Agnes Turner

Agnes Turner
(picture – Townsville Bulletin 23 Apr 2004)

(taken in part from an Obituary article in the Townsville Bulletin on 23 April 2004, a copy of which is held by the Townsville Performing Arts Museum)

Agnes Turner

Agnes Kimber was born in Townsville on 23 January 1911 the sixth child and the eldest daughter of nine children of Martha and Fred Kimber. The family lived in Clayton Street, Hermit Park where Agnes’s father tended the water well as part of his job of engineer with the Townsville City Council.

She attended St Mary’s School, West End where she excelled at the piano and quickly turned to teaching. Although schooled in classical music by the nuns, she soon taught herself to play the popular music of the 1920s and set up her own dance band.

She continued to teach and play for the next 60 years influencing generations of Townsville pianists with both her disciplined methods and her flair for playing and teaching popular music. Her dance band playing possessed a remarkable sense of unwavering steady rhythm.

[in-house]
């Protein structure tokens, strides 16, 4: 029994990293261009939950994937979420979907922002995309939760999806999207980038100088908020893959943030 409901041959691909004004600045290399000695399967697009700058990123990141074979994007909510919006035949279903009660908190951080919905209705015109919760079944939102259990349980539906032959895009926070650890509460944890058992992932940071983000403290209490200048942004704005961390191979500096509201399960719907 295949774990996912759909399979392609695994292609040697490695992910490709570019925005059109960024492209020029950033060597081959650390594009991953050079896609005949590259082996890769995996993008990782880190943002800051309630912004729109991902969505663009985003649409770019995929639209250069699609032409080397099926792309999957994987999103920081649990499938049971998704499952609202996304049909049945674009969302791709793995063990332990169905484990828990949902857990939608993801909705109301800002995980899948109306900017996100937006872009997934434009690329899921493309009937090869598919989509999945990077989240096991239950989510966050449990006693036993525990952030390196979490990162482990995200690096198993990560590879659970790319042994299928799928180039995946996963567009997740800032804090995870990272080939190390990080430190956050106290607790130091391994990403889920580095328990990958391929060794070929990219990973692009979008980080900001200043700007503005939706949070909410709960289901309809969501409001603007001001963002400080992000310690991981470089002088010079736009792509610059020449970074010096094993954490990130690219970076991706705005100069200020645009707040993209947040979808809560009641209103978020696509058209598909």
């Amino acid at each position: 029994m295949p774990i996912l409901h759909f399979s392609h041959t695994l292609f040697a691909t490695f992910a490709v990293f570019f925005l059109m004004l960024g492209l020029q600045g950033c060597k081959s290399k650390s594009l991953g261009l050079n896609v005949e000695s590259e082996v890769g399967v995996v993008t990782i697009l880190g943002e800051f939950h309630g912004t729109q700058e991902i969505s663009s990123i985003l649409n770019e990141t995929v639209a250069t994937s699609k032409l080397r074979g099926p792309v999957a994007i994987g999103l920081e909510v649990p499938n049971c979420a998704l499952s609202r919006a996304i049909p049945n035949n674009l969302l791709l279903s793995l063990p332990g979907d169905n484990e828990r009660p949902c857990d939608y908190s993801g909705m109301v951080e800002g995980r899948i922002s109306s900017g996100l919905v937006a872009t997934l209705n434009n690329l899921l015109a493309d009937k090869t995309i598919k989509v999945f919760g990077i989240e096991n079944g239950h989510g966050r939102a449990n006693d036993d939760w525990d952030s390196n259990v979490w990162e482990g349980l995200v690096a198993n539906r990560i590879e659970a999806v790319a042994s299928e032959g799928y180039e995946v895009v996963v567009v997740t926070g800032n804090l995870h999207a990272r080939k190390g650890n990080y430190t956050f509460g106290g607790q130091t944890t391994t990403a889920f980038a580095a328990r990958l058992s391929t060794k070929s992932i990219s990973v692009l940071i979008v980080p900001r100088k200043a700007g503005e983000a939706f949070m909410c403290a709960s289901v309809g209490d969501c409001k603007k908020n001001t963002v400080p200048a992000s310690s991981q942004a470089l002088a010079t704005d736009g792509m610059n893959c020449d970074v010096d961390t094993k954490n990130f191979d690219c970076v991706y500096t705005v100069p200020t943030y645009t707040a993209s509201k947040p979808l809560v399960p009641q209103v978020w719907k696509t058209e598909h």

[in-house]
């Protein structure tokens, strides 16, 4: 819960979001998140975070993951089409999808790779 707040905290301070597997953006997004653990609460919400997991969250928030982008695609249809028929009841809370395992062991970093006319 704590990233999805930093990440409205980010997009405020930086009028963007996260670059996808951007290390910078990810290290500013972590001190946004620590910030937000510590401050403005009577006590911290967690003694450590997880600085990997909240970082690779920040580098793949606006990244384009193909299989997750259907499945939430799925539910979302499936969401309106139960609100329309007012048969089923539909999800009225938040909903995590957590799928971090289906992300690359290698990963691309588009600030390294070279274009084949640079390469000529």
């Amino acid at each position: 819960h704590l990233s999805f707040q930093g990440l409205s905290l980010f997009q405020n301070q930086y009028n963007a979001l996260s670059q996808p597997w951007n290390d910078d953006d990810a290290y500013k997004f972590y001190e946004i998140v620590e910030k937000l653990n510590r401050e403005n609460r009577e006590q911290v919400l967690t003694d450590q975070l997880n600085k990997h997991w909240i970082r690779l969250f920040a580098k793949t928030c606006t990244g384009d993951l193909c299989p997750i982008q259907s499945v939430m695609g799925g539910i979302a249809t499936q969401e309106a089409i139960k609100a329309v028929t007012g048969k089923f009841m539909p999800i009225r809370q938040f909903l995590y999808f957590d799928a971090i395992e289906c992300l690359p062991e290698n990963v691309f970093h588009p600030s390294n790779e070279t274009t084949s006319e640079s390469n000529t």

Townsville people enjoyed dancing to her music so much that her band played several nights per week,52 weeks a year. Most evenings were fundraisers for various sporting clubs and charities.

Playing all through World War 2, she was thrilled when the American forces, stationed in Townsville, and living in Anderson Park, gave her popular music that was issued to the troops by the American army. In this way she felt she kept up with the latest music.

It was through the dances that she met her husband Bill Turner, who became a peerless Master of Ceremonies.

For many years she played dances in support of the Royals Amateur Cycle Club, and she and her husband became great cycling fans.

Mr Turner passed away in 1975.

Agnes, who lived in the Good Shepherd Nursing home from 1994, passed away on 15 April 2004.

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